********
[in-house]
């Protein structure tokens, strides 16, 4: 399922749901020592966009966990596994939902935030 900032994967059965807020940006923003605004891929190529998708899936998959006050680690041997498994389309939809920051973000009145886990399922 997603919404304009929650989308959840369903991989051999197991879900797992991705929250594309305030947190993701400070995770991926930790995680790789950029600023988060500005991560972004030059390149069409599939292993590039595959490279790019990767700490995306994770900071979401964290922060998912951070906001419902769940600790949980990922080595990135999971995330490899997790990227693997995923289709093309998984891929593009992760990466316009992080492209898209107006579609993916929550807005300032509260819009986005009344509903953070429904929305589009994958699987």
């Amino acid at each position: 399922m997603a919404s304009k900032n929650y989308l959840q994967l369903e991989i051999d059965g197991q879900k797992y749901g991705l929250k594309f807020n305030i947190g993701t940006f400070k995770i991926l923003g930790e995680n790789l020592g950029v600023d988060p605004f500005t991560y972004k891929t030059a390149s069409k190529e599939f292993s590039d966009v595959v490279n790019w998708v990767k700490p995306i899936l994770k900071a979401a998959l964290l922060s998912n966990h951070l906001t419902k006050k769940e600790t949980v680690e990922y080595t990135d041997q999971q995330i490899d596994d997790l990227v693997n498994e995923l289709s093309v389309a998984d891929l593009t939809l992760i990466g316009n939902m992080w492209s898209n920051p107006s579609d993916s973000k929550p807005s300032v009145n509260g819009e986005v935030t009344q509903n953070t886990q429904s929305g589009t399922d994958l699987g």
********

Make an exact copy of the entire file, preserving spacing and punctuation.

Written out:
[in-house]
């Protein structure tokens, strides 16, 4: 399922749901020592966009966990596994939902935030 900032994967059965807020940006923003605004891929190529998708899936998959006050680690041997498994389309939809920051973000009145886990399922 997603919404304009929650989308959840369903991989051999197991879900797992991705929250594309305030947190993701400070995770991926930790995680790789950029600023988060500005991560972004030059390149069409599939292993590039595959490279790019990767700490995306994770900071979401964290922060998912951070906001419902769940600790949980990922080595990135999971995330490899997790990227693997995923289709093309998984891929593009992760990466316009992080492209898209107006579609993916929550807005300032509260819009986005009344509903953070429904929305589009994958699987």
């Amino acid at each position: 399922m997603a919404s304009k900032n929650y989308l959840q994967l369903e991989i051999d059965g197991q879900k797992y749901g991705l929250k594309f807020n305030i947190g993701t940006f400070k995770i991926l923003g930790e995680n790789l020592g950029v600023d988060p605004f500005t991560y972004k891929t030059a390149s069409k190529e599939f292993s590039d966009v595959v490279n790019w998708v990767k700490p995306i899936l994770k900071a979401a998959l964290l922060s998912n966990h951070l906001t419902k006050k769940e600790t949980v680690e990922y080595t990135d041997q999971q995330i490899d596994d997790l990227v693997n498994e995923l289709s093309v389309a998984d891929l593009t939809l992760i990466g316009n939902m992080w492209s898209n920051p107006s579609d993916s973000k929550p807005s300032v009145n509260g819009e986005v935030t009344q509903n953070t886990q429904s929305g589009t399922d994958l699987g």